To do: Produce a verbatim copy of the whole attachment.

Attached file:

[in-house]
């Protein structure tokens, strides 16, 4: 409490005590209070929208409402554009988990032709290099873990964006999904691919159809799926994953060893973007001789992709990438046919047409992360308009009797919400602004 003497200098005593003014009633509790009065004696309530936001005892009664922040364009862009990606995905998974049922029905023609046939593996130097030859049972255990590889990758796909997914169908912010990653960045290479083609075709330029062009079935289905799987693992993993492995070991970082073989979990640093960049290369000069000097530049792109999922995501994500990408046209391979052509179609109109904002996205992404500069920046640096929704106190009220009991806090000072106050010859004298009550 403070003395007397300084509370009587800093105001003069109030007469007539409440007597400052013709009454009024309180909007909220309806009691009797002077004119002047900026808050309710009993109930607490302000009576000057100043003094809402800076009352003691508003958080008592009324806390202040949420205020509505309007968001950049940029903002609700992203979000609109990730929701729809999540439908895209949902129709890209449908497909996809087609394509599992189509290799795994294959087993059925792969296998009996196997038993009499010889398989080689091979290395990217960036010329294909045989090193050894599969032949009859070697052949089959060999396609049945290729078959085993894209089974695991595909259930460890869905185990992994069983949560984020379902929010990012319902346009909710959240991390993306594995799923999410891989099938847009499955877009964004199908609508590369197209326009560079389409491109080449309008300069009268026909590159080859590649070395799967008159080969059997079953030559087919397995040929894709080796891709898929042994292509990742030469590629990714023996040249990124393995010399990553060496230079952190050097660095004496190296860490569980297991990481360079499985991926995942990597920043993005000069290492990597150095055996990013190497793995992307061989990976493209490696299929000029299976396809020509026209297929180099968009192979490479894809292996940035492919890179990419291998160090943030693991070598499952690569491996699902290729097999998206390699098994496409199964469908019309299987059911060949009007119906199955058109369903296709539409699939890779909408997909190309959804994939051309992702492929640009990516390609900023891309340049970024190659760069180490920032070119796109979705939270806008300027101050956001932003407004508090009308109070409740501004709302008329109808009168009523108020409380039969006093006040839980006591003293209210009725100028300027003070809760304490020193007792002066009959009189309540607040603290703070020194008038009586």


[in-house]
């Protein structure tokens, strides 16, 4: 409490005590209070929208409402554009988990032709290099873990964006999904691919159809799926994953060893973007001789992709990438046919047409992360308009009797919400602004 003497200098005593003014009633509790009065004696309530936001005892009664922040364009862009990606995905998974049922029905023609046939593996130097030859049972255990590889990758796909997914169908912010990653960045290479083609075709330029062009079935289905799987693992993993492995070991970082073989979990640093960049290369000069000097530049792109999922995501994500990408046209391979052509179609109109904002996205992404500069920046640096929704106190009220009991806090000072106050010859004298009550 403070003395007397300084509370009587800093105001003069109030007469007539409440007597400052013709009454009024309180909007909220309806009691009797002077004119002047900026808050309710009993109930607490302000009576000057100043003094809402800076009352003691508003958080008592009324806390202040949420205020509505309007968001950049940029903002609700992203979000609109990730929701729809999540439908895209949902129709890209449908497909996809087609394509599992189509290799795994294959087993059925792969296998009996196997038993009499010889398989080689091979290395990217960036010329294909045989090193050894599969032949009859070697052949089959060999396609049945290729078959085993894209089974695991595909259930460890869905185990992994069983949560984020379902929010990012319902346009909710959240991390993306594995799923999410891989099938847009499955877009964004199908609508590369197209326009560079389409491109080449309008300069009268026909590159080859590649070395799967008159080969059997079953030559087919397995040929894709080796891709898929042994292509990742030469590629990714023996040249990124393995010399990553060496230079952190050097660095004496190296860490569980297991990481360079499985991926995942990597920043993005000069290492990597150095055996990013190497793995992307061989990976493209490696299929000029299976396809020509026209297929180099968009192979490479894809292996940035492919890179990419291998160090943030693991070598499952690569491996699902290729097999998206390699098994496409199964469908019309299987059911060949009007119906199955058109369903296709539409699939890779909408997909190309959804994939051309992702492929640009990516390609900023891309340049970024190659760069180490920032070119796109979705939270806008300027101050956001932003407004508090009308109070409740501004709302008329109808009168009523108020409380039969006093006040839980006591003293209210009725100028300027003070809760304490020193007792002066009959009189309540607040603290703070020194008038009586």